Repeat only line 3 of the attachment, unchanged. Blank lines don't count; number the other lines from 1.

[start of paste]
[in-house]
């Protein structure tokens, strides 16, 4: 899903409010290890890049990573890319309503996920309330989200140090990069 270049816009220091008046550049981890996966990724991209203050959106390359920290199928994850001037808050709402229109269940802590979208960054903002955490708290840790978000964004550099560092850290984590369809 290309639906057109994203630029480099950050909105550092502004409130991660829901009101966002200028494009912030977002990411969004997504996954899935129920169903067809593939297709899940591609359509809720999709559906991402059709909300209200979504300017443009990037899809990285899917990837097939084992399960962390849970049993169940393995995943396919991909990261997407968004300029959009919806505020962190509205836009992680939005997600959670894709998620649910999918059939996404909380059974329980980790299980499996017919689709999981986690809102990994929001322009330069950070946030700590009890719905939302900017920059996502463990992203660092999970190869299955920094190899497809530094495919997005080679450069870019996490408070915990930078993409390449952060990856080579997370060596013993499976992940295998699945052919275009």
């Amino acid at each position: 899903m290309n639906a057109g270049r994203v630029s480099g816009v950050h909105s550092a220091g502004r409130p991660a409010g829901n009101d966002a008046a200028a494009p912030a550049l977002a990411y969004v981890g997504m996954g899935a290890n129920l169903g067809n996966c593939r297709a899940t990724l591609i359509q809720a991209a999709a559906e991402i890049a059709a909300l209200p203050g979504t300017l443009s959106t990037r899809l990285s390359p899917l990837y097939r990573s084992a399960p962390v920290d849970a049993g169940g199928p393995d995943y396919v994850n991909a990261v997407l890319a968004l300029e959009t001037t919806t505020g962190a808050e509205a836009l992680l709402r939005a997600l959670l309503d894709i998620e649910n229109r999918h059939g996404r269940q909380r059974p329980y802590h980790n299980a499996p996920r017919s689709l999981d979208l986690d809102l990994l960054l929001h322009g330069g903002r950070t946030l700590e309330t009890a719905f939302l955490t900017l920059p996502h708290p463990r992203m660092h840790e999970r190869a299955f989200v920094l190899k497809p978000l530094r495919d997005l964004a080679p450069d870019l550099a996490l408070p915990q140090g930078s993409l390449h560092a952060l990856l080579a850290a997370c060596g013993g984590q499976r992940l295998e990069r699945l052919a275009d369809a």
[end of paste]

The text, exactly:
């Amino acid at each position: 899903m290309n639906a057109g270049r994203v630029s480099g816009v950050h909105s550092a220091g502004r409130p991660a409010g829901n009101d966002a008046a200028a494009p912030a550049l977002a990411y969004v981890g997504m996954g899935a290890n129920l169903g067809n996966c593939r297709a899940t990724l591609i359509q809720a991209a999709a559906e991402i890049a059709a909300l209200p203050g979504t300017l443009s959106t990037r899809l990285s390359p899917l990837y097939r990573s084992a399960p962390v920290d849970a049993g169940g199928p393995d995943y396919v994850n991909a990261v997407l890319a968004l300029e959009t001037t919806t505020g962190a808050e509205a836009l992680l709402r939005a997600l959670l309503d894709i998620e649910n229109r999918h059939g996404r269940q909380r059974p329980y802590h980790n299980a499996p996920r017919s689709l999981d979208l986690d809102l990994l960054l929001h322009g330069g903002r950070t946030l700590e309330t009890a719905f939302l955490t900017l920059p996502h708290p463990r992203m660092h840790e999970r190869a299955f989200v920094l190899k497809p978000l530094r495919d997005l964004a080679p450069d870019l550099a996490l408070p915990q140090g930078s993409l390449h560092a952060l990856l080579a850290a997370c060596g013993g984590q499976r992940l295998e990069r699945l052919a275009d369809a």